What do you get when you combine the talents of a hometown publishing mogul, a celebrated college head football coach and a nationally renowned artist – all promoting the same cause?
Board members of the Tennessee Wildlife Federation are about to find out.
Less than a week ago, they promoted one of their own, Dan Hammond, to chair the organization’s board of directors, while also adding former UT Head Football Coach Phil Fulmer and wildlife artist Phillip Crowe to the mix, according to a news release.
Hammond’s company, American Hometown Publishing, runs several of West Tennessee’s hometown newspapers, including the TriCity Reporter in Dyer, The Brownsville States-Graphic, The Chester County Independent, and a percentage of the Herald-Gazette in Trenton and The Humboldt Chronicle.
Hammond founded the company in 2007, where he is chairman and chief executive officer.
Crowe will serve on the board of directors, and Fulmer will become a statewide ambassador, having recently joined the organization’s advisory board, the release said.
Since 1946, the federation “has a 65-year track record of success in protecting the interests of wildlife, habitat and those who care about them, and I have been honored to be a part of it for the last decade,” Hammond said.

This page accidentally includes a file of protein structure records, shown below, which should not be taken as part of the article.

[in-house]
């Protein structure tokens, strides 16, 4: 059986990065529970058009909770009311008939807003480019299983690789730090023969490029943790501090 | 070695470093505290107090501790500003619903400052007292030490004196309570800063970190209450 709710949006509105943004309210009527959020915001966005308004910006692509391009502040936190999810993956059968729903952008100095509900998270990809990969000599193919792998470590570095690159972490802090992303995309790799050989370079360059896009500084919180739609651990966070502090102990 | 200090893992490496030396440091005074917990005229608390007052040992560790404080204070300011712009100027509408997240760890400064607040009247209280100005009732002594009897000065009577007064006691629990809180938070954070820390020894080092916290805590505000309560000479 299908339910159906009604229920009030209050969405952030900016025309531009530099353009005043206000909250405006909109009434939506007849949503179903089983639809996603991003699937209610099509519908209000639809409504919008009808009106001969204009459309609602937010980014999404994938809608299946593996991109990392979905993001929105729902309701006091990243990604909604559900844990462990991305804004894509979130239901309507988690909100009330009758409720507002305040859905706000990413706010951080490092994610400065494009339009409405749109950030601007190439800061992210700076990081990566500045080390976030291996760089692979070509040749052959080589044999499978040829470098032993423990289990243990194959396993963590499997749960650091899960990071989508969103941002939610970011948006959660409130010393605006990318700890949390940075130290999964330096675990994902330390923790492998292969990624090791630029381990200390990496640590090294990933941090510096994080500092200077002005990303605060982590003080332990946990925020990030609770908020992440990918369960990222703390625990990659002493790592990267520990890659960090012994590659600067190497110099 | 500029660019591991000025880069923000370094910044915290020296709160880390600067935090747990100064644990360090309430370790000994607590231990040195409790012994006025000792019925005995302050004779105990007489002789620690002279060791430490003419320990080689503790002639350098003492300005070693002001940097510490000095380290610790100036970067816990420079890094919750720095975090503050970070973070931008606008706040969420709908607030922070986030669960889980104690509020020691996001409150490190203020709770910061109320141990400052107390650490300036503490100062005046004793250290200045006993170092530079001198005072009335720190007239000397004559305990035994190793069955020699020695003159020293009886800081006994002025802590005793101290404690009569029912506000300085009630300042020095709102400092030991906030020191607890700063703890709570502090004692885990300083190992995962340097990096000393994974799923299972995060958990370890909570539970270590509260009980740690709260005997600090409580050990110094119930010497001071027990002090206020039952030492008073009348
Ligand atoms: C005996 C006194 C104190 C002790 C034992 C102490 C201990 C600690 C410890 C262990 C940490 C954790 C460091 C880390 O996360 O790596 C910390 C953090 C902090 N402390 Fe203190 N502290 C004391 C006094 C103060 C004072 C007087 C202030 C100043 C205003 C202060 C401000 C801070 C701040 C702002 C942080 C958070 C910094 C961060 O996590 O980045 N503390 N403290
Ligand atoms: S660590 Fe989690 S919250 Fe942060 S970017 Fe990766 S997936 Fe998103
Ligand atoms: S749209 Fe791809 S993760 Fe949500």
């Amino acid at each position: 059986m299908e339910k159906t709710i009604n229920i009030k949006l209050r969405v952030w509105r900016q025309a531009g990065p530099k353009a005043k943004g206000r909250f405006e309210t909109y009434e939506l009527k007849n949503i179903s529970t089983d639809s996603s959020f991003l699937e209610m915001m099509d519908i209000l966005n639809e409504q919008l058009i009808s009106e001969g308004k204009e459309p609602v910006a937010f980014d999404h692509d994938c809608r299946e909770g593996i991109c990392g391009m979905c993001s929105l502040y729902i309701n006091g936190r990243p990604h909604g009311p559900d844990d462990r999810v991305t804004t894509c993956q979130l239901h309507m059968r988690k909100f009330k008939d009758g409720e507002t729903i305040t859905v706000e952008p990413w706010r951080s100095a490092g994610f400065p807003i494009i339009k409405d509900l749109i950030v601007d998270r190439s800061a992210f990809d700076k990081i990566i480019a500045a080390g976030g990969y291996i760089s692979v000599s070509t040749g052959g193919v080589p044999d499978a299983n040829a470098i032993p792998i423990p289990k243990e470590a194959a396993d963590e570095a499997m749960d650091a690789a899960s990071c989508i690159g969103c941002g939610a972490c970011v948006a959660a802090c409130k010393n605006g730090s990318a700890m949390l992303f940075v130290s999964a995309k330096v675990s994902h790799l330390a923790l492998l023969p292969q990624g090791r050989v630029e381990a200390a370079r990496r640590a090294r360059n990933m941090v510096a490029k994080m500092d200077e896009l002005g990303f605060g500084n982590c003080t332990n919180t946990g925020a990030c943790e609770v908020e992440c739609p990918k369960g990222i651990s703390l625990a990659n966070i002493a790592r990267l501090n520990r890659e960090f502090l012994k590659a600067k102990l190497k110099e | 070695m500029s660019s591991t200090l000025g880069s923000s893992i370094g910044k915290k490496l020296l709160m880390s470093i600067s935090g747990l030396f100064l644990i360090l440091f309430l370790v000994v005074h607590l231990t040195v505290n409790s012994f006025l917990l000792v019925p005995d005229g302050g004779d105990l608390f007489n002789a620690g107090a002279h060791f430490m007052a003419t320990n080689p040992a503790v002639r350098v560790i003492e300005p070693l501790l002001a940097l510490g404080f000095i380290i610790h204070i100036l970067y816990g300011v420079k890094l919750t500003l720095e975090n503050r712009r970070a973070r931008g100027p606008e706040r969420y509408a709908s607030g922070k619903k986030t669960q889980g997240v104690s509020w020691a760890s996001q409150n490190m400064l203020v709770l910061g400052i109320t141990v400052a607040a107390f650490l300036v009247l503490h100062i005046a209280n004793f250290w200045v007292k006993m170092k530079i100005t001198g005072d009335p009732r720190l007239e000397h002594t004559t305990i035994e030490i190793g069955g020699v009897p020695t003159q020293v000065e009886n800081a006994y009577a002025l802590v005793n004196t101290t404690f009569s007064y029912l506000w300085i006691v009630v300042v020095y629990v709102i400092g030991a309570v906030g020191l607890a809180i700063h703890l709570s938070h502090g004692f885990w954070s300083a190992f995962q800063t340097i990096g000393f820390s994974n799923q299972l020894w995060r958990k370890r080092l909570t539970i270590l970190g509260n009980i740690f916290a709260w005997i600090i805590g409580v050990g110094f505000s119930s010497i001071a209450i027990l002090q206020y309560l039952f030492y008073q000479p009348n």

Mike Butler, the federation’s CEO, spoke of the tag team’s potential.
“All three of these men have contributed significant time, effort and resources to wildlife through their work with the federation,” Butler said. “Their continued support will facilitate our growth and multiply our impact, and we’re lucky to have them on our team.”
When asked Thursday evening about the federation’s top goals, Butler mentioned serving all Tennesseans, not to mention the abundant wildlife that calls the state home.
The No. 1 goal is “to serve as an advocate for our state’s wildlife and its habitat,” and Butler emphasized that the organization’s second goal is to “protect the interests of those who love our wildlife and our outdoor traditions.”
He also mentioned youth, student-athletes and Tennessee’s less fortunate, saying another goal is “to introduce kids (including those who otherwise wouldn’t have the opportunity) to the wonders of nature through our Great Outdoors University program, which provided meaningful outdoor opportunities to more than 1,700 underserved youth in 2010.”
Among other goals outlined by Butler are “to continue to develop the Scholastic Clay Target Program, which encourages more than 2,000 student-athletes (boys and girls) to compete at the national level;” and to continue to benefit the ‘Hunters for the Hungry’ program, “which provides more than 400,000 meals to food banks across the state each year.”
Habitat management and wildlife restoration initiatives also will be top priority, Butler said.
Coming tomorrow: Find out more about Fulmer’s role and Crowe’s work, which has benefited wildlife and habitat in the millions of dollars.
Coming Saturday: Read a short Q&A with Mike Butler, CEO of the Tennessee Wildlife Federation
Coming up: I hope to talk with Hammond, Fulmer and Crowe this week to learn more about their vision for the Tennessee Wildlife Federation this year, so be checking back frequently.